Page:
ArchiveBlogBlog 2011

39 hours in a bubble

It had been dark when I went to sleep and it was still dark when I woke up and slipped on my clothes, glancing at my roommates wondering when I’d get to talk to them again. Knowing that the tro tros weren’t running so early in the morning, I fought through the darkness and managed to hail a cab as I headed to yet another day of production.

My Internship while in Ghana is at Apex Advertisement Agency.  With time the small staff has lent me their confidence and allowed me to get more involved in their ongoing projects. This week’s commercial, for Vikin Oil, was one that I had been immensely involved in from script writing to prop selection and production. Despite spending the first part of the week sick in bed, I knew that I’d respond to the 5am call time in order to see this commercial through.

My first day was spent surrounded by people. I was asked to be an extra in a coffee shop and later again during a party scene. Luckily, I wasn’t the lightest one there. Days spent in the sun had darkened my olive brown skin and I now blended in well. Despite the added excitement of being an extra, my second production experience was similar to the first one.  I helped wherever and whenever I was needed with tasks ranging from make up to lighting. The only difference was the hours I put in.

Days on production don’t run on the expected 24-hour schedule. You start your day at the pre-arrange call time (usually before the sun is out) and finish when the director finally yells, “that’s a wrap”. If that means that you’re on set for 22 hours, then so be it. You don’t hurry home fro dinner with your husband, someone else picks up your child from daycare, and if you miss your 13 housemates well that’s just too bad. It was a whirlwind two days that made me as though I was living in an Apex bubble surrounded by the same 30 amazingly hardworking people. They rarely complained and only a few people fell asleep while on set.

But now, coming home to day of rest and no responsibilities, I feel as though I’m still stuck in my bubble. I’m standing on the sidelines waiting for someone to ask me to fetch the lens cap or tell the extras to go to hair and make up. Family and friends seem distant, my housemates wander through the house in a sleepy state ( it’s a personal health day for many), and I’m still waiting for the adrenaline to wear off and for that moment of relaxation to set in when I know that I’m no longer stuck in my bubble.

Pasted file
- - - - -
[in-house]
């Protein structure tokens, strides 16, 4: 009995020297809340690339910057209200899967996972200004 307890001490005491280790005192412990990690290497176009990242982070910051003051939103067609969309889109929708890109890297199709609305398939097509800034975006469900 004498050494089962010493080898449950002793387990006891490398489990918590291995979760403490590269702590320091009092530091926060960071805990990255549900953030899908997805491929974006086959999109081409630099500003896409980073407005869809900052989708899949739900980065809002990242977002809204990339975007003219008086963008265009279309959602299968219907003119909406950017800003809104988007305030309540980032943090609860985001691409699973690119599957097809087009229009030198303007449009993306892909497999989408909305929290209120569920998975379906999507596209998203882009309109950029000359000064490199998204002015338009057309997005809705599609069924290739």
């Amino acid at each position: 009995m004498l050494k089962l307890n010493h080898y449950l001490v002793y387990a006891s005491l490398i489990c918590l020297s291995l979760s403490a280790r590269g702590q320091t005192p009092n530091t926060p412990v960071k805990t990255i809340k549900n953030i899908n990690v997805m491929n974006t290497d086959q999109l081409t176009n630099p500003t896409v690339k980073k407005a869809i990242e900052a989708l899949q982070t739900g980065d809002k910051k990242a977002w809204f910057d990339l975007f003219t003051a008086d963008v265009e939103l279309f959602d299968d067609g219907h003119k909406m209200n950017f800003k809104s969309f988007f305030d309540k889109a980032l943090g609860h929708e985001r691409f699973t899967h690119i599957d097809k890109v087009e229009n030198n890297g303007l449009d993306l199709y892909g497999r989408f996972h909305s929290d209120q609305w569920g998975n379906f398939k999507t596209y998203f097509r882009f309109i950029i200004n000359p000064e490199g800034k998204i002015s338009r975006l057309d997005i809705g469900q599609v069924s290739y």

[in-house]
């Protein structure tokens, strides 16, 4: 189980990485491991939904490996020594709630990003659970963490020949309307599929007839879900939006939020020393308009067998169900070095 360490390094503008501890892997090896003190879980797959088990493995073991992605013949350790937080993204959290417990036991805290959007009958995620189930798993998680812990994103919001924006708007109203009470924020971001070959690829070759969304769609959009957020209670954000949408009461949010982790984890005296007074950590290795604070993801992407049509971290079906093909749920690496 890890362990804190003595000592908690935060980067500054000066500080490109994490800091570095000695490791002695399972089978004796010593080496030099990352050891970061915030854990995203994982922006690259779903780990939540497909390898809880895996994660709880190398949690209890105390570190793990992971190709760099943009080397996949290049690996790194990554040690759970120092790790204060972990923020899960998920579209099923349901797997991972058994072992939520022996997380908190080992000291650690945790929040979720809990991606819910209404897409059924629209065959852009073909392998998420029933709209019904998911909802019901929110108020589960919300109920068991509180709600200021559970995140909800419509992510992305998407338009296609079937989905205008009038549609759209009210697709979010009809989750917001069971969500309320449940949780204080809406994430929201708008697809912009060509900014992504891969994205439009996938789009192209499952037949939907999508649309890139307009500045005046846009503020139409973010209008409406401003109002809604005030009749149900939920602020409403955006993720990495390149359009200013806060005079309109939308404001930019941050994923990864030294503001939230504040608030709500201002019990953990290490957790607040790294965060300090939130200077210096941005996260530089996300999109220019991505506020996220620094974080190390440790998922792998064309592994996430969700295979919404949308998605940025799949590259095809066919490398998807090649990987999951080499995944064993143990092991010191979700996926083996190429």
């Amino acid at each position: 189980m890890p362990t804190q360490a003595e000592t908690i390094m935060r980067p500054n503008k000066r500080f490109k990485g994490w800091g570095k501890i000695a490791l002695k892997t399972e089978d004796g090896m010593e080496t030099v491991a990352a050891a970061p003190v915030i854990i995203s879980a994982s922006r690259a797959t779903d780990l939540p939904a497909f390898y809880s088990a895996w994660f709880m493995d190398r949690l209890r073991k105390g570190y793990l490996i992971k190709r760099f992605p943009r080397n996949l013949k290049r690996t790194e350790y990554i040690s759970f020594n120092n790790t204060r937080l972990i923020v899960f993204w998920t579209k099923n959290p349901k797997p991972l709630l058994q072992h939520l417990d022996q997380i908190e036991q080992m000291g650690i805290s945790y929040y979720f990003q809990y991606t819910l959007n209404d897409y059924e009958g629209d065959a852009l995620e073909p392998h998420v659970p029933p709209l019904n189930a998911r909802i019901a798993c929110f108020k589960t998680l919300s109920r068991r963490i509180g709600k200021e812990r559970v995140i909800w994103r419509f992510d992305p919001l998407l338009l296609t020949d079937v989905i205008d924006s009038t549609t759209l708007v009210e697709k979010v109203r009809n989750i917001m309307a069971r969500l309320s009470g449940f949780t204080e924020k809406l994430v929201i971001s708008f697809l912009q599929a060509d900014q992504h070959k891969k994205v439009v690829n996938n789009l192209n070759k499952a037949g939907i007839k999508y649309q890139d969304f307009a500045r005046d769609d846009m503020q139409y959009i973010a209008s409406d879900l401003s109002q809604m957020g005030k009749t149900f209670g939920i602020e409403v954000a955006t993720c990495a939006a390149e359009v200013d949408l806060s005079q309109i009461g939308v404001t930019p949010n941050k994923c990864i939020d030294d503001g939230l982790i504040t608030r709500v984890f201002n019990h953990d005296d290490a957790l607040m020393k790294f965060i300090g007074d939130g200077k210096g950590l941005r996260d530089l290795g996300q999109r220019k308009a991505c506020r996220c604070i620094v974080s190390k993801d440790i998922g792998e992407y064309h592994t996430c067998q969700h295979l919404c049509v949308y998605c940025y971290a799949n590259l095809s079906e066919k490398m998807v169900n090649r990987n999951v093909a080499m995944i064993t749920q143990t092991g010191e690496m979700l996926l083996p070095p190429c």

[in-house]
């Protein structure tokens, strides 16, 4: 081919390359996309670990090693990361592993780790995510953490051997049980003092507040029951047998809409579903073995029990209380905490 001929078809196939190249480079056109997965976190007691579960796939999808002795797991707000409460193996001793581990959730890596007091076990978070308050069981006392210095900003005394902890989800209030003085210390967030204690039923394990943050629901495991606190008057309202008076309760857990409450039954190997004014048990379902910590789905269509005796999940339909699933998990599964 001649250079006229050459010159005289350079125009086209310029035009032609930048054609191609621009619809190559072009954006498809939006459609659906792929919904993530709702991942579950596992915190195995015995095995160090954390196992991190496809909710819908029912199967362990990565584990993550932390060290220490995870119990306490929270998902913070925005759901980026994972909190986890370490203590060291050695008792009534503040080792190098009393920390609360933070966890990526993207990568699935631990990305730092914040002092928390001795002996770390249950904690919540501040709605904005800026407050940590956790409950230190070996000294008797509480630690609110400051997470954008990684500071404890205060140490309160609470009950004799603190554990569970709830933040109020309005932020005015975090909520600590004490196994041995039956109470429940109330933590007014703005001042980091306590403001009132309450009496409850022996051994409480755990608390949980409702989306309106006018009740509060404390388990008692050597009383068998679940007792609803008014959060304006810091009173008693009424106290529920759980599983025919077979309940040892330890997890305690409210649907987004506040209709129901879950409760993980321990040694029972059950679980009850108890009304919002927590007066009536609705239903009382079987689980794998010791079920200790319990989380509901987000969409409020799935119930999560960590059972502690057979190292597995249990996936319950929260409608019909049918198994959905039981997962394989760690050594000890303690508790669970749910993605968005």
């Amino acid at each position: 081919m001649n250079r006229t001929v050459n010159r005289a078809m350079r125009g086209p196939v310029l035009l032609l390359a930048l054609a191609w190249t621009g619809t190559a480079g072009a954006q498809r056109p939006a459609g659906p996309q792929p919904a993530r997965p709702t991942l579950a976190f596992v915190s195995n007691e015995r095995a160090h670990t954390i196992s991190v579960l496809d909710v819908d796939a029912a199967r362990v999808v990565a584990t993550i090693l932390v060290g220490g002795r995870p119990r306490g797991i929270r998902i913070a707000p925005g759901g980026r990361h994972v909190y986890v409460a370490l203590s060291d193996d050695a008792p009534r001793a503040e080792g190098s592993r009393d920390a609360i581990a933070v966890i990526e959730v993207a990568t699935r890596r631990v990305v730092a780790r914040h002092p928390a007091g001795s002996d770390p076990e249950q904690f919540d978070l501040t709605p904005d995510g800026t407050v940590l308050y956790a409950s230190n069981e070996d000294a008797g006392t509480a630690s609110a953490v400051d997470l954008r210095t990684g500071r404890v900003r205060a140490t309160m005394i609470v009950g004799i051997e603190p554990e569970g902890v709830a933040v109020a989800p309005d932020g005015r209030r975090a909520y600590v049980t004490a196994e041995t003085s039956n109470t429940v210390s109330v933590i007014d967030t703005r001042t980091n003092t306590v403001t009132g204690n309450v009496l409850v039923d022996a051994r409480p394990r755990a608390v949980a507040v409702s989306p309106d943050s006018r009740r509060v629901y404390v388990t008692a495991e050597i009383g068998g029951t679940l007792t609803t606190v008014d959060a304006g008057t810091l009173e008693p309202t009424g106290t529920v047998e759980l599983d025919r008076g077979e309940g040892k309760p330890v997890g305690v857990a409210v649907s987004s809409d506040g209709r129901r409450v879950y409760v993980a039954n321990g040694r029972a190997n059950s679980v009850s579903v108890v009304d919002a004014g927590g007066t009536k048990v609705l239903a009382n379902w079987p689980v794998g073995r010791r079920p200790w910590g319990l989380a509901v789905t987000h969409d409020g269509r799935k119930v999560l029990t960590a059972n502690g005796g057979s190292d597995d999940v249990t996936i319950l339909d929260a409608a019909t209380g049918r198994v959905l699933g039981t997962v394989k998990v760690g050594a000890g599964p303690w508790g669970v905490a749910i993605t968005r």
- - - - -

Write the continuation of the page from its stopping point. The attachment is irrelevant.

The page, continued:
– Neethu



  1. I am curious how this experience would differ as an intern at an ad agency in the U.S. Is the process really the same regardless where you are? Are interns common in Ghana? Are there different responsibilities here and there?

    Oh, thinking back to other posts, I have read a couple people refer to the tro tro as chaotic. It seems that the locals know what is going on and that it is just a completely different way of organizing public transit than in Eugene. After the weeks there, does the tro tro seem to make more sense?

    I am glad you were feeling well enough, after being sick, to pull off 2 days in a bubble. I am enjoying reading your posts and can save all my questions for your return. 😀

  2. Dear Neethu,

    How exciting! Exhausting….but really fun!!! Too bad you won’t still be in Ghana when the commercial airs, you’d be a celebrity!!!

    Peace, Love & Joy,


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